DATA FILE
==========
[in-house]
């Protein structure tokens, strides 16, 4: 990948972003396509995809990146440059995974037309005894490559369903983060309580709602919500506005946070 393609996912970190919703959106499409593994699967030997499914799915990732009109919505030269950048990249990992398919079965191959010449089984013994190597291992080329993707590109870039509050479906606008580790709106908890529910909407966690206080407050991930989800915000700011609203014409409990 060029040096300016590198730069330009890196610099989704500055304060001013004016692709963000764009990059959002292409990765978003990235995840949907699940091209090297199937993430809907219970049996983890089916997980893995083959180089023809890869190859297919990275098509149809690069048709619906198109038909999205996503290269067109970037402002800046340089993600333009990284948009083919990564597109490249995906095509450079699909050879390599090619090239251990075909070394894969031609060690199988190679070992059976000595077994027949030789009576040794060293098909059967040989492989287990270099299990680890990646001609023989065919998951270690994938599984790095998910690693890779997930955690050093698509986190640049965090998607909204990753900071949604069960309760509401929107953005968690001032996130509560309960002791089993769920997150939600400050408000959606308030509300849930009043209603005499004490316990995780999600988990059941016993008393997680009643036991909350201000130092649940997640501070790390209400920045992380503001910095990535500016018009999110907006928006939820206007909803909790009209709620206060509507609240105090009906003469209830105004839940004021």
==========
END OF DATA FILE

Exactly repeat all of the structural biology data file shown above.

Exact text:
[in-house]
């Protein structure tokens, strides 16, 4: 990948972003396509995809990146440059995974037309005894490559369903983060309580709602919500506005946070 393609996912970190919703959106499409593994699967030997499914799915990732009109919505030269950048990249990992398919079965191959010449089984013994190597291992080329993707590109870039509050479906606008580790709106908890529910909407966690206080407050991930989800915000700011609203014409409990 060029040096300016590198730069330009890196610099989704500055304060001013004016692709963000764009990059959002292409990765978003990235995840949907699940091209090297199937993430809907219970049996983890089916997980893995083959180089023809890869190859297919990275098509149809690069048709619906198109038909999205996503290269067109970037402002800046340089993600333009990284948009083919990564597109490249995906095509450079699909050879390599090619090239251990075909070394894969031609060690199988190679070992059976000595077994027949030789009576040794060293098909059967040989492989287990270099299990680890990646001609023989065919998951270690994938599984790095998910690693890779997930955690050093698509986190640049965090998607909204990753900071949604069960309760509401929107953005968690001032996130509560309960002791089993769920997150939600400050408000959606308030509300849930009043209603005499004490316990995780999600988990059941016993008393997680009643036991909350201000130092649940997640501070790390209400920045992380503001910095990535500016018009999110907006928006939820206007909803909790009209709620206060509507609240105090009906003469209830105004839940004021």